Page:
From the first time I heard the work folksonomy I really liked the concept. The idea of building meta-data about places and things from the people who experience them really seems cool if you have an appreciation for sociability. However, I must say that the new twist on the concept offered by [murmur] provides people moving through places with thick descriptions rather than tagged information aggregated by collaborative filtering software. [murmur] is available in Toronto, San Jose, Vancouver, and Montreal. It is really an oral history project that allows you to access stories about places you pass through while you are there. But, the basic concept is much more than oral history.
[murmur] is a documentary oral history project that records stories and memories told about specific geographic locations…The stories are as personal as the relationship people have with the spaces they inhabit. Secret histories are unearthed, private truths unveiled and tales as diverse as the city itself are discovered and shared. All members of a community are encouraged to participate and contribute, so that the “voice” of [murmur] reflects the voices of the multicultural diversity that make up the city’s neighbourhoods. These are the stories that make up San Jose’s identity, but they’re kept inside of the heads of the people who live here. [murmur] brings that important archive out onto the streets, for all to hear and experience, and is always looking for new stories to add to it’s existing locations.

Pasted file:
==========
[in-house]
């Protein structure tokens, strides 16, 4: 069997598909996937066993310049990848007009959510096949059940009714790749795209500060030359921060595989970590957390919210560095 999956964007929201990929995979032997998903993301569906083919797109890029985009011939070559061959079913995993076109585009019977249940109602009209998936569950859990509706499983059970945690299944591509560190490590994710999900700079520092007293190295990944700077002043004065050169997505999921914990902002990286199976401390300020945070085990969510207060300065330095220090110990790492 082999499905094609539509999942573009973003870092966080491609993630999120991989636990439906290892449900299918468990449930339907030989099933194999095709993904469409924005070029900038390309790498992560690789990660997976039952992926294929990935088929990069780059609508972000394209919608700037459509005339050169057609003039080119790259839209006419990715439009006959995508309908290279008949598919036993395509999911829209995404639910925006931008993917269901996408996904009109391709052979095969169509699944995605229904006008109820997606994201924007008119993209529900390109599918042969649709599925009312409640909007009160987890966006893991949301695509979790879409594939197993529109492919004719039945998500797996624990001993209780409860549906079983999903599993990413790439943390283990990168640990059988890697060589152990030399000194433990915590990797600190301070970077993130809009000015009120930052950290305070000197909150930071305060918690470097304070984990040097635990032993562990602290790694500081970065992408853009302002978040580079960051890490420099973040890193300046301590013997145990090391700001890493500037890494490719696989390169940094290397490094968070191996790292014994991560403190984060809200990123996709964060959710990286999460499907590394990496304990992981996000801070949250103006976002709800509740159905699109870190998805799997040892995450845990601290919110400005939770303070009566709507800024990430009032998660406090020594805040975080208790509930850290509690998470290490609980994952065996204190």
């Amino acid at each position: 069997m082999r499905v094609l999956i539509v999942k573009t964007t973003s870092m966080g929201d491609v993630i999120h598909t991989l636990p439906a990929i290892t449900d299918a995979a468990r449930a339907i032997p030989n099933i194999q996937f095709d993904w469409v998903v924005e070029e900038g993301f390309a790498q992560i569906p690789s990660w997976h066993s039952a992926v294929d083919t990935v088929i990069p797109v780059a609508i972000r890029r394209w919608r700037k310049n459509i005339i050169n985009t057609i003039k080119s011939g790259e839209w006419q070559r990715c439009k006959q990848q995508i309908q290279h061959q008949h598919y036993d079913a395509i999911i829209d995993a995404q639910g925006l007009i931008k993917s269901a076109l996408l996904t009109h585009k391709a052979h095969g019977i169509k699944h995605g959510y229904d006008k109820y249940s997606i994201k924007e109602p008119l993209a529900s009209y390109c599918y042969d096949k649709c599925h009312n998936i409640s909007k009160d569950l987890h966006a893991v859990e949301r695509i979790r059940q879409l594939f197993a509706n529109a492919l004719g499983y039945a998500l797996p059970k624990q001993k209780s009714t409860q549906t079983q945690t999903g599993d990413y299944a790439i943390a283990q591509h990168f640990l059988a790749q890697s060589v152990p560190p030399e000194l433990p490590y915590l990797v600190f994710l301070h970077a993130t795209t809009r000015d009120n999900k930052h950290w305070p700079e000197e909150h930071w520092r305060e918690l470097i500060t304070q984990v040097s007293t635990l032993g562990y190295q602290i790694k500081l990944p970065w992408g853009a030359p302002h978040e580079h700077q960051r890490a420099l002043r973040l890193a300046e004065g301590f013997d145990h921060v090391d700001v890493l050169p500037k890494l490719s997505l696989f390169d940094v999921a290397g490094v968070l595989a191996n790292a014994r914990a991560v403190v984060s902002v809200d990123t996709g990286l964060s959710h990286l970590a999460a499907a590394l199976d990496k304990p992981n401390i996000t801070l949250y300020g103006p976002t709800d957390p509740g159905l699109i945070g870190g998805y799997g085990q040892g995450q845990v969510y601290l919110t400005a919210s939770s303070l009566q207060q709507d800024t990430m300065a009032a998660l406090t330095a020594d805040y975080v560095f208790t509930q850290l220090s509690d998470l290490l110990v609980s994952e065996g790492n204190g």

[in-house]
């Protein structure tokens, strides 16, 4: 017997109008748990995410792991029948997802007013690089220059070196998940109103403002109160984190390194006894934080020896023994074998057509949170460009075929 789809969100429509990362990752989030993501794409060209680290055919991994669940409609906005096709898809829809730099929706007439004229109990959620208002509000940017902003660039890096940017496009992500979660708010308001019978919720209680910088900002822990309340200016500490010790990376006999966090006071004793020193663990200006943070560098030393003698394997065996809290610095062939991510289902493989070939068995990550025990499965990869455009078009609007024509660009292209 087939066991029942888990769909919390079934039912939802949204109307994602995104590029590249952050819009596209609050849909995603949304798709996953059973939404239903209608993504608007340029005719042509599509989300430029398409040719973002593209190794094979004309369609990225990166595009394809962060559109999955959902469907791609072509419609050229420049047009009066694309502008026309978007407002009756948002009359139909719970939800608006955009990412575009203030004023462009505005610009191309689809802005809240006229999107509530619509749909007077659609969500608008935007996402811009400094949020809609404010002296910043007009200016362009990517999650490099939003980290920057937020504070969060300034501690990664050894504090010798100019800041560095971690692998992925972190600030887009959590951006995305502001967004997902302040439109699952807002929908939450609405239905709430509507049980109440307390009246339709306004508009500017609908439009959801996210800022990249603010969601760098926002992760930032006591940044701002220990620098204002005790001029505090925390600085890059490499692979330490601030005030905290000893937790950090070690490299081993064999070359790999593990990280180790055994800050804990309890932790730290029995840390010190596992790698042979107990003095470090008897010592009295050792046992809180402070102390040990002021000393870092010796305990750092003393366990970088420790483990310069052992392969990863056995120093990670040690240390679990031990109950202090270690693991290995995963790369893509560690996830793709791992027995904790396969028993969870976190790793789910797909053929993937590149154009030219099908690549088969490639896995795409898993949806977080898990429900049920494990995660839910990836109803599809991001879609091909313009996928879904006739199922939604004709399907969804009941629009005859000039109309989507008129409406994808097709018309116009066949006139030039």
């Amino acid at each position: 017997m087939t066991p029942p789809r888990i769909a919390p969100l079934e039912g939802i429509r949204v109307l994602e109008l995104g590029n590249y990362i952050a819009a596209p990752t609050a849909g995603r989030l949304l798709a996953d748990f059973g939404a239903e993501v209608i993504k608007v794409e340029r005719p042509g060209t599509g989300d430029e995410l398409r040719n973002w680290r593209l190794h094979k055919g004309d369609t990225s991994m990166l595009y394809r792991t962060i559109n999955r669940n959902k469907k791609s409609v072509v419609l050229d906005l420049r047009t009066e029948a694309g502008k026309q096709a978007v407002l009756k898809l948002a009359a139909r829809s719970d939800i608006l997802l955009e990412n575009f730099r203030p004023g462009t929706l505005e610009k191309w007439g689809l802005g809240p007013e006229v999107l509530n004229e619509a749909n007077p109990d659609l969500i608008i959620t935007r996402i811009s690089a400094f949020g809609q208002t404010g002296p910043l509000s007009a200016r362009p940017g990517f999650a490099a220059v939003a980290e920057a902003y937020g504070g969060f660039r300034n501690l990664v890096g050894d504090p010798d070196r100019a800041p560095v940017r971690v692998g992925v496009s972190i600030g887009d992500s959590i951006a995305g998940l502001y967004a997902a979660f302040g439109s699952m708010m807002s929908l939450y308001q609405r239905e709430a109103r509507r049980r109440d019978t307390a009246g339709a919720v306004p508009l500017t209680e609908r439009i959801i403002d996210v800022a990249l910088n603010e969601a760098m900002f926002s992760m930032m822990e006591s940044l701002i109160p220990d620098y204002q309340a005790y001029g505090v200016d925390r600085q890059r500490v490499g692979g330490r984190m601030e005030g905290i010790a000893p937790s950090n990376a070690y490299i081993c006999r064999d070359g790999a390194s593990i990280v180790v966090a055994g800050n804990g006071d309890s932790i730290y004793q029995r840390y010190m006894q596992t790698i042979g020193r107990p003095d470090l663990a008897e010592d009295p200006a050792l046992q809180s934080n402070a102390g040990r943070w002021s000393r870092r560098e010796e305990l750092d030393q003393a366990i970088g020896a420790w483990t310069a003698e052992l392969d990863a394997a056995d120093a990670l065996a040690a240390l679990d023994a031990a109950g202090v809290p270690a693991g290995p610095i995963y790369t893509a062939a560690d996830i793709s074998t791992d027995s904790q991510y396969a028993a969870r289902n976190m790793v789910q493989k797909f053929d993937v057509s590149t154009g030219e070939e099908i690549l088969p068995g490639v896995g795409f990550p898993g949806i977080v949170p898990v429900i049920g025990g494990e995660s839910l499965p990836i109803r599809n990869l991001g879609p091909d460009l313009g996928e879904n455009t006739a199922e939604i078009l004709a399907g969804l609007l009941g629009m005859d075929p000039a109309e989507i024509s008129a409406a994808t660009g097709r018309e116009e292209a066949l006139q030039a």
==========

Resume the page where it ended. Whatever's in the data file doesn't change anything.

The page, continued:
[murmur] isn’t a social networking service to help you connect with other people. It is rather a service that connects you with experiences other people you probably don’t know had with a place you visit. You locate the places with stories using the [murmur] website or by noticing the Green Ear as you walk through the city.
The stories exist as audio files played when you dial the code listed on the Green Ear. Now, consider the prospect of using such stories to document your experience with a local business.
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